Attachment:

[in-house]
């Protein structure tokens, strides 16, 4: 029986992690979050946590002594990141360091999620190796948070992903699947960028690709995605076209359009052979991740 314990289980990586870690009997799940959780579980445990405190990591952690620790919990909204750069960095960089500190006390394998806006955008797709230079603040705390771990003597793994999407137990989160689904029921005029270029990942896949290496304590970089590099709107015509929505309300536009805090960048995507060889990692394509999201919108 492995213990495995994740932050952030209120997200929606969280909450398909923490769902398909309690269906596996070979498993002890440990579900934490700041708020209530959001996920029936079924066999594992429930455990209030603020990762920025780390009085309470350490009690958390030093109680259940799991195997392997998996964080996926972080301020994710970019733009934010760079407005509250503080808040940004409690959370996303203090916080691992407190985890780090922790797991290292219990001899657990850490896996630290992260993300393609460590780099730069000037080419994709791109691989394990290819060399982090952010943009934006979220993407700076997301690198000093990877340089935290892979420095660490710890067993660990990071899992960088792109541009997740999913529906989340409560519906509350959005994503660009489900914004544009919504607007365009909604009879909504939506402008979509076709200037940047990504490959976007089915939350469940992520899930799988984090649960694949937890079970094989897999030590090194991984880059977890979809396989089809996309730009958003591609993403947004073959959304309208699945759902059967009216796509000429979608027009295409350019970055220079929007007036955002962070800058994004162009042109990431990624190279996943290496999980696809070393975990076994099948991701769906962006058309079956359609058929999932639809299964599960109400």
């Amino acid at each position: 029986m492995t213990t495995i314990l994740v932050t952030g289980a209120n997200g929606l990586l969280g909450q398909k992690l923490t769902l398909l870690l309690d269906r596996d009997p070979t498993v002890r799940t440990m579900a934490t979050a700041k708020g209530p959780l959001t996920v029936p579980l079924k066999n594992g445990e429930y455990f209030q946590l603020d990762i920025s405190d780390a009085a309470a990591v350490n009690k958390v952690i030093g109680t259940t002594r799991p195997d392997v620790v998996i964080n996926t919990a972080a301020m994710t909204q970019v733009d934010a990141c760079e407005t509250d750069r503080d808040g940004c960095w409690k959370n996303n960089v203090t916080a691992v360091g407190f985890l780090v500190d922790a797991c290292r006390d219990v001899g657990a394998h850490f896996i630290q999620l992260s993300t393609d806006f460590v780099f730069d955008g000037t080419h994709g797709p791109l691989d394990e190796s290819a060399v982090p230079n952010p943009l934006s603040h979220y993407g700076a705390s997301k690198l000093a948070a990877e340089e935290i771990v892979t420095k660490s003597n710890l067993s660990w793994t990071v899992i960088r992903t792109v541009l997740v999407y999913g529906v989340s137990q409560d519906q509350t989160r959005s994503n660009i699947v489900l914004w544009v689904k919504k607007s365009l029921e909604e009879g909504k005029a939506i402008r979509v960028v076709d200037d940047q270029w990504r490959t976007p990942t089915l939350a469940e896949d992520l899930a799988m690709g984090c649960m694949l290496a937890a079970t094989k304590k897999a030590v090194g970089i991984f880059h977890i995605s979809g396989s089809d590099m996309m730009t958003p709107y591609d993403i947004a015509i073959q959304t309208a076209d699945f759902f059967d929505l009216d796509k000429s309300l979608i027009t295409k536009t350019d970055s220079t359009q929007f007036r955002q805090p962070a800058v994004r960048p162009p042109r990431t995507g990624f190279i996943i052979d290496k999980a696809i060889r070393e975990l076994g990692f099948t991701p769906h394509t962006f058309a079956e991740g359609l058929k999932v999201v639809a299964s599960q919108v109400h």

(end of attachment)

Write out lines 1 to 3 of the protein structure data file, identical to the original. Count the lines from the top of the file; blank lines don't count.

[in-house]
């Protein structure tokens, strides 16, 4: 029986992690979050946590002594990141360091999620190796948070992903699947960028690709995605076209359009052979991740 314990289980990586870690009997799940959780579980445990405190990591952690620790919990909204750069960095960089500190006390394998806006955008797709230079603040705390771990003597793994999407137990989160689904029921005029270029990942896949290496304590970089590099709107015509929505309300536009805090960048995507060889990692394509999201919108 492995213990495995994740932050952030209120997200929606969280909450398909923490769902398909309690269906596996070979498993002890440990579900934490700041708020209530959001996920029936079924066999594992429930455990209030603020990762920025780390009085309470350490009690958390030093109680259940799991195997392997998996964080996926972080301020994710970019733009934010760079407005509250503080808040940004409690959370996303203090916080691992407190985890780090922790797991290292219990001899657990850490896996630290992260993300393609460590780099730069000037080419994709791109691989394990290819060399982090952010943009934006979220993407700076997301690198000093990877340089935290892979420095660490710890067993660990990071899992960088792109541009997740999913529906989340409560519906509350959005994503660009489900914004544009919504607007365009909604009879909504939506402008979509076709200037940047990504490959976007089915939350469940992520899930799988984090649960694949937890079970094989897999030590090194991984880059977890979809396989089809996309730009958003591609993403947004073959959304309208699945759902059967009216796509000429979608027009295409350019970055220079929007007036955002962070800058994004162009042109990431990624190279996943290496999980696809070393975990076994099948991701769906962006058309079956359609058929999932639809299964599960109400």
């Amino acid at each position: 029986m492995t213990t495995i314990l994740v932050t952030g289980a209120n997200g929606l990586l969280g909450q398909k992690l923490t769902l398909l870690l309690d269906r596996d009997p070979t498993v002890r799940t440990m579900a934490t979050a700041k708020g209530p959780l959001t996920v029936p579980l079924k066999n594992g445990e429930y455990f209030q946590l603020d990762i920025s405190d780390a009085a309470a990591v350490n009690k958390v952690i030093g109680t259940t002594r799991p195997d392997v620790v998996i964080n996926t919990a972080a301020m994710t909204q970019v733009d934010a990141c760079e407005t509250d750069r503080d808040g940004c960095w409690k959370n996303n960089v203090t916080a691992v360091g407190f985890l780090v500190d922790a797991c290292r006390d219990v001899g657990a394998h850490f896996i630290q999620l992260s993300t393609d806006f460590v780099f730069d955008g000037t080419h994709g797709p791109l691989d394990e190796s290819a060399v982090p230079n952010p943009l934006s603040h979220y993407g700076a705390s997301k690198l000093a948070a990877e340089e935290i771990v892979t420095k660490s003597n710890l067993s660990w793994t990071v899992i960088r992903t792109v541009l997740v999407y999913g529906v989340s137990q409560d519906q509350t989160r959005s994503n660009i699947v489900l914004w544009v689904k919504k607007s365009l029921e909604e009879g909504k005029a939506i402008r979509v960028v076709d200037d940047q270029w990504r490959t976007p990942t089915l939350a469940e896949d992520l899930a799988m690709g984090c649960m694949l290496a937890a079970t094989k304590k897999a030590v090194g970089i991984f880059h977890i995605s979809g396989s089809d590099m996309m730009t958003p709107y591609d993403i947004a015509i073959q959304t309208a076209d699945f759902f059967d929505l009216d796509k000429s309300l979608i027009t295409k536009t350019d970055s220079t359009q929007f007036r955002q805090p962070a800058v994004r960048p162009p042109r990431t995507g990624f190279i996943i052979d290496k999980a696809i060889r070393e975990l076994g990692f099948t991701p769906h394509t962006f058309a079956e991740g359609l058929k999932v999201v639809a299964s599960q919108v109400h």